However, by passing the three-month highway bill and immediately adjourning until September, the House is effectively forcing the Senate to accept the House leaders’ preference for a short-term highway bill funding extension.

As previously discussed in TaxNewsFlash-United States, House leaders—particularly Ways and Means Chairman Ryan—have been vocal in their desire to use the opportunity created by a need to readdress highway funding again this fall to potentially develop and enact major modifications to the international provisions of the Internal Revenue Code. By tying together the need for additional government revenue to fund highway spending with significant international tax modernization that could generate one-time tax revenues (such as through a tax imposed on untaxed accumulated foreign earnings of U.S. multinational corporations—“deemed repatriation”), some members may hope to generate additional support for enacting some form of international tax modernization in 2015.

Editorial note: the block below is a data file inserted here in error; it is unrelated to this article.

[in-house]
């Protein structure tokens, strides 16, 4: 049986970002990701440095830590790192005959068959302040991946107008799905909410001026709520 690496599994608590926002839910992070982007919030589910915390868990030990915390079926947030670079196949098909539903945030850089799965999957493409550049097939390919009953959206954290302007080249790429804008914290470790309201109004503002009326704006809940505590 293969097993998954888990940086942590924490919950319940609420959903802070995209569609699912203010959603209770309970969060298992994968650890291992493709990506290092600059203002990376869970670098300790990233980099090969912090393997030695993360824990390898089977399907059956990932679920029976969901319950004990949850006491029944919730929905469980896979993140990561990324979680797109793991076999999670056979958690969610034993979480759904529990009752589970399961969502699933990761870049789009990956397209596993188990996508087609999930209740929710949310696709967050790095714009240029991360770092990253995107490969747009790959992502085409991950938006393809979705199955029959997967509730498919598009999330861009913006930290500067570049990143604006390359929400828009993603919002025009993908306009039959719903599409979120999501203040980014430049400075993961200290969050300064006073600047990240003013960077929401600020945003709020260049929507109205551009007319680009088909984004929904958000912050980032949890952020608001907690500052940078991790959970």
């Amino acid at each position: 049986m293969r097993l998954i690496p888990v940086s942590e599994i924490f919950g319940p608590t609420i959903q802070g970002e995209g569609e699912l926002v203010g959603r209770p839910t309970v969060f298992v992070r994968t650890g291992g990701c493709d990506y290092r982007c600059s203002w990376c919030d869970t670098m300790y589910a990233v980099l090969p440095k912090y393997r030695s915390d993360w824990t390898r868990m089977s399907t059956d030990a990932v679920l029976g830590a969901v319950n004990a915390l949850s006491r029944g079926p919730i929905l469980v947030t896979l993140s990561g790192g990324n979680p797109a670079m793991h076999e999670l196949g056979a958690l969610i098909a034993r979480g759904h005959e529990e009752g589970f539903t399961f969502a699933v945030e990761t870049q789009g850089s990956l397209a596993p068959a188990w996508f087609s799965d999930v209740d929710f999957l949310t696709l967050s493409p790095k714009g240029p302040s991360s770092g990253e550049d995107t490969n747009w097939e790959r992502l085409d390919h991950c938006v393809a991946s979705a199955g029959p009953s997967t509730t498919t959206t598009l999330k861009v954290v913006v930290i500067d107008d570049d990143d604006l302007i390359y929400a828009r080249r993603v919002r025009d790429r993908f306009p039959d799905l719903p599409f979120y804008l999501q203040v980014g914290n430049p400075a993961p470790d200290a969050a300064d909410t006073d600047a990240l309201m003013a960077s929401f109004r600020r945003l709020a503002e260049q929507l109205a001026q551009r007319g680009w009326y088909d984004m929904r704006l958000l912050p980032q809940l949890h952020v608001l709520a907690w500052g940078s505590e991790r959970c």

If, as looks increasingly likely, the House prevails this week in its desire to extend the highway trust fund spending only for three months, the possibility of the enactment of international tax modifications this year remains alive.